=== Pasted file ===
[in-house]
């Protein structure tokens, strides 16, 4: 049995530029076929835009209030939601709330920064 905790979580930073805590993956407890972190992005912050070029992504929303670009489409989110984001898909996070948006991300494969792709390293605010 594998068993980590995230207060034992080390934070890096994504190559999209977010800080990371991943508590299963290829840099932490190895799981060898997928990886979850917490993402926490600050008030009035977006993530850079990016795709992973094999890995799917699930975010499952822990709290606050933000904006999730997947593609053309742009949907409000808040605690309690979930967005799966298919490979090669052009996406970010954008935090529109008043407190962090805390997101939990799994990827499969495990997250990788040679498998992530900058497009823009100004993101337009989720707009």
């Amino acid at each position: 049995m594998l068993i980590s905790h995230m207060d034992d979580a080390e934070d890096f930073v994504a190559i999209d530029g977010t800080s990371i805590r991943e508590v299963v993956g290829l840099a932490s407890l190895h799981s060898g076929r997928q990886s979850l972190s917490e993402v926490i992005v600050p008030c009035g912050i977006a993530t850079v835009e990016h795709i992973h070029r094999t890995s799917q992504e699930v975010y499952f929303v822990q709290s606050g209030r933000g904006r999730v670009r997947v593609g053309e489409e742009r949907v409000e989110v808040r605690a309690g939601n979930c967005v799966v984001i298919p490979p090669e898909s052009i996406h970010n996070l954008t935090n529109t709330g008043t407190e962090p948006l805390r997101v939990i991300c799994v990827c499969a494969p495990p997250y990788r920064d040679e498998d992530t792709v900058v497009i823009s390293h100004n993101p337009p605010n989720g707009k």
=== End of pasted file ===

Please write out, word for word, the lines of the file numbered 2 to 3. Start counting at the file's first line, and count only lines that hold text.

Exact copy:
């Protein structure tokens, strides 16, 4: 049995530029076929835009209030939601709330920064 905790979580930073805590993956407890972190992005912050070029992504929303670009489409989110984001898909996070948006991300494969792709390293605010 594998068993980590995230207060034992080390934070890096994504190559999209977010800080990371991943508590299963290829840099932490190895799981060898997928990886979850917490993402926490600050008030009035977006993530850079990016795709992973094999890995799917699930975010499952822990709290606050933000904006999730997947593609053309742009949907409000808040605690309690979930967005799966298919490979090669052009996406970010954008935090529109008043407190962090805390997101939990799994990827499969495990997250990788040679498998992530900058497009823009100004993101337009989720707009």
């Amino acid at each position: 049995m594998l068993i980590s905790h995230m207060d034992d979580a080390e934070d890096f930073v994504a190559i999209d530029g977010t800080s990371i805590r991943e508590v299963v993956g290829l840099a932490s407890l190895h799981s060898g076929r997928q990886s979850l972190s917490e993402v926490i992005v600050p008030c009035g912050i977006a993530t850079v835009e990016h795709i992973h070029r094999t890995s799917q992504e699930v975010y499952f929303v822990q709290s606050g209030r933000g904006r999730v670009r997947v593609g053309e489409e742009r949907v409000e989110v808040r605690a309690g939601n979930c967005v799966v984001i298919p490979p090669e898909s052009i996406h970010n996070l954008t935090n529109t709330g008043t407190e962090p948006l805390r997101v939990i991300c799994v990827c499969a494969p495990p997250y990788r920064d040679e498998d992530t792709v900058v497009i823009s390293h100004n993101p337009p605010n989720g707009k």